Friday, September 28, 2012

A House Full of Boys

This is my 100th published post! Taking suggestions on how to celebrate!

Also, I'm very excited to announce that my book, The "Yes, It's Normal!" Guide to Breastfeeding is now available for purchase in paperback through Amazon for $9.99.

And now, onto the post!


Often, when I first meet someone and introduce my three boys, the question immediately following, "How old are they?" is, "Are you going to have another?" or "Are you going to try for a girl?" I wonder why this is. Are my baby-making plans up for public discussion? Why such intense interest in what should be an intimate process between my husband and me? I mean, sure, if I were already pregnant with another, asking if I'm hoping for a girl would be understandable, but to ask if we're "planning" to have another, or "trying" to have another? One person even went so far as to offer advice on how to increase our chances of conceiving a girl!

I don't know if the fact that we have three in relatively quick succession (26 months and 32 months apart) makes people assume that we're not planning to stop at three, or if the fact that they're all boys make people assume that we had a third because we were trying for a girl, or if the fact that we're still relatively young (and I apparently look younger than I am) makes people assume that we'll just keep on letting them come until they stop on their own. We have used birth control in the past, our kids were planned (yes, all three), and we didn't keep going because we were "hoping" for a girl.

Full disclosure, until the 20-week ultrasound with each of the three pregnancies, I was sure I was having a girl, and I admit to slight disappointment at first upon finding out they were boys. Well, with GI, it wasn't so much disappointment as genuine surprise and a bit of relief. At least, by then, I knew what to do with a boy and had all the requisite clothing and gear. I do want a daughter. I've always fantasized about raising a girl. On the other hand, now that I have boys, the idea of having a girl terrifies me, because it seems like girls are way harder to raise.

Though it isn't really anyone's business, my husband and I have always talked about having four kids. Now that we have three, a fourth seems inevitable. But as for when, well, isn't that kind of a personal question? Do you need to know whether I'm using birth control or what kind? Do you need to know how often we're "doing the BD," as they say in trying-to-conceive parlance? Do you need to know if we've yet had success? I don't really think so. I promise, when and if I get pregnant, you will know about it as soon as it's appropriate to say so. Or until I can't hide it.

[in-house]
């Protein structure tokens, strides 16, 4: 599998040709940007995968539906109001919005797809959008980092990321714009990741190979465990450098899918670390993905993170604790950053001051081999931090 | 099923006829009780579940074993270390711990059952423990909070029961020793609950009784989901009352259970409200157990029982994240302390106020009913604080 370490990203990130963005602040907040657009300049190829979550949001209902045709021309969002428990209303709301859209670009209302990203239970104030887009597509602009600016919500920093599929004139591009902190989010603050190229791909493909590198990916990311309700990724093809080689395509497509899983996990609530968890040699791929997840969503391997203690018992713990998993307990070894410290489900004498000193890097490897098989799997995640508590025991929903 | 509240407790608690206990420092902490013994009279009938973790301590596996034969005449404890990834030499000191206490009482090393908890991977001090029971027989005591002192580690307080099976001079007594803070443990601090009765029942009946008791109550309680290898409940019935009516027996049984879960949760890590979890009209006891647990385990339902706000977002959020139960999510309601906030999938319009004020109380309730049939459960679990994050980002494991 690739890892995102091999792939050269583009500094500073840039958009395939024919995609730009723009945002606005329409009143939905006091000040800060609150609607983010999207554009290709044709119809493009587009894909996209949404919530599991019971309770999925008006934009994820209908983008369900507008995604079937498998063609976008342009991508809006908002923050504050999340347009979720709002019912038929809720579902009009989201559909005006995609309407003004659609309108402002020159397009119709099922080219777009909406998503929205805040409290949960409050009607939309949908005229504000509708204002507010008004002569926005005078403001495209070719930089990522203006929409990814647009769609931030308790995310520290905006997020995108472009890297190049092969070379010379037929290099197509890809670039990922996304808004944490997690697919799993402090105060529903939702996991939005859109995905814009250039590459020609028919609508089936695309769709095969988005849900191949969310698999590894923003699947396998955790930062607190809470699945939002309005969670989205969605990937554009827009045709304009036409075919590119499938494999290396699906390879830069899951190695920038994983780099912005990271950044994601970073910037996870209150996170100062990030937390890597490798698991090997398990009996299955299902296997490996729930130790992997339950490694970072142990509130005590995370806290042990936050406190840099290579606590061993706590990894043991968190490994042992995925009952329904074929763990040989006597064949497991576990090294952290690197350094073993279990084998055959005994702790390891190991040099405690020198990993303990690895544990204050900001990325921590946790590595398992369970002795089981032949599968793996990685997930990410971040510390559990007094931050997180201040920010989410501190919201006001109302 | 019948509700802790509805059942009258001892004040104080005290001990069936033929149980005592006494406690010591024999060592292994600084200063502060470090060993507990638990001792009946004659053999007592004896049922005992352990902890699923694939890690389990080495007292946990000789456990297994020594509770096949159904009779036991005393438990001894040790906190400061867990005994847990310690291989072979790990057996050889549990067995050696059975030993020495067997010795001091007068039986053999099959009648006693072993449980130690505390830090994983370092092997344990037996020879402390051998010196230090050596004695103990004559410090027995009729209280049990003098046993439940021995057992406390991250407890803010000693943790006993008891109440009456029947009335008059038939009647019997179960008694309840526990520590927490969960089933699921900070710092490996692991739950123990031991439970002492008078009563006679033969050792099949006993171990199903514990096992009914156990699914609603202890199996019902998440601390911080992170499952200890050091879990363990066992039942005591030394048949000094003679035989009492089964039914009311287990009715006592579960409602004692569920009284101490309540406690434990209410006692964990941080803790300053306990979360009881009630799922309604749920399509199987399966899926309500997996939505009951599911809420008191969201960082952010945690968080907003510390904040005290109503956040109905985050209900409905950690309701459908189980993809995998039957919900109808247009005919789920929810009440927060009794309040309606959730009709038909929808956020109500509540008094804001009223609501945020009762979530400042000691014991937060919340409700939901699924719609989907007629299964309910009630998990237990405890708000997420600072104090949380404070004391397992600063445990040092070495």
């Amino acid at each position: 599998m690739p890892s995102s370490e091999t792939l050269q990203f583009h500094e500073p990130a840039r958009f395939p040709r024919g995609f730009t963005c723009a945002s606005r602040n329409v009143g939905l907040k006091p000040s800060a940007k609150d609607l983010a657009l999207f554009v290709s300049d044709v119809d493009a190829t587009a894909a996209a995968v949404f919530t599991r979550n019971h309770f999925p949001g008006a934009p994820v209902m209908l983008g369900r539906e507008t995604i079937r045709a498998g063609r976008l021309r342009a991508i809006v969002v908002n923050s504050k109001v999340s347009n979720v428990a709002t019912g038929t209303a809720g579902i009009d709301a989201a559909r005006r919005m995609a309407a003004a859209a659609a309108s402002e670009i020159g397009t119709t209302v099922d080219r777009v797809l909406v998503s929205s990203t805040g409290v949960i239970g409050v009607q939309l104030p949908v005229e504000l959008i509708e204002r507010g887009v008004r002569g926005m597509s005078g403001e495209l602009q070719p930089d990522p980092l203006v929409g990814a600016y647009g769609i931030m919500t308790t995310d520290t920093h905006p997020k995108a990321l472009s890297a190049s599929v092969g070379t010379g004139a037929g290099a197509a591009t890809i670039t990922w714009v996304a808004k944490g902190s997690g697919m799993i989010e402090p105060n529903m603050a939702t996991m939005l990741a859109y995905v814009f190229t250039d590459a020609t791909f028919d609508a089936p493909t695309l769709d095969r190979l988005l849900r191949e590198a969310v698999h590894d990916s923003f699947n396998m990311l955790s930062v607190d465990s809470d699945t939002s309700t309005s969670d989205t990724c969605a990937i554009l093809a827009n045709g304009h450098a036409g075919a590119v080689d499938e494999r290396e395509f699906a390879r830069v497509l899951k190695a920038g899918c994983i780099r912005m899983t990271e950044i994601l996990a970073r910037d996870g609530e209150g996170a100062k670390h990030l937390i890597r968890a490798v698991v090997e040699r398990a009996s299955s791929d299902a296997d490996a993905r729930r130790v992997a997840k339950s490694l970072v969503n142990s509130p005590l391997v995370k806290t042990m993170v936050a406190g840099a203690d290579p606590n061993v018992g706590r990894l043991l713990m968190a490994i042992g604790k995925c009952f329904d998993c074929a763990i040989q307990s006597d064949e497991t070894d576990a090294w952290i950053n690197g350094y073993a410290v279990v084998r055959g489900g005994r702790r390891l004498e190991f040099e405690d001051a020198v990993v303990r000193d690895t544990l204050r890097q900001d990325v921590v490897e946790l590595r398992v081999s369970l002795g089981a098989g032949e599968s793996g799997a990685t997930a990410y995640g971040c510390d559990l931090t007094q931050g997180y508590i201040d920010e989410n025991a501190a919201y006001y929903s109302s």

As for "are you going to try for a girl?", that isn't exactly fair to my boys, is it? There isn't a day that goes by that I'm not grateful to have my boys. I've never once wished that any of them was a girl. I've never tried to imagine how life would be different if we had a girl or two or three. In fact, in some ways, I feel like the fact that we've been blessed with boys is a sort of tap on the shoulder from G-d. "You are meant to mother boys," He tells me. "You will raise your sons to be men who respect women, love Judaism, and be sensitive and gentle fathers." They have their father as an excellent example of what a man should be and how a man should act. They have both of us to teach them to love Judaism and want a Jewish home when they grow up. If we end up as a house with four sons, then at least by now I know what to do with a boy. And if I've proven myself a worthy mother of boys and G-d chooses to bless us with a daughter, I will be even more grateful for her, and she will be lucky to have three older brothers to protect her. What could be better than that? And what mother could be luckier than I, that one day I could potentially have four excellent daughters-in-law, to love and cherish and to bring her beautiful grandchildren?

When confronted, then, with the questions, "Are you going to have more?" and, "Are you trying for a girl?", I really don't know what to say, except, "We'll see what happens," and "It's not up to me." Because it isn't. Not really.

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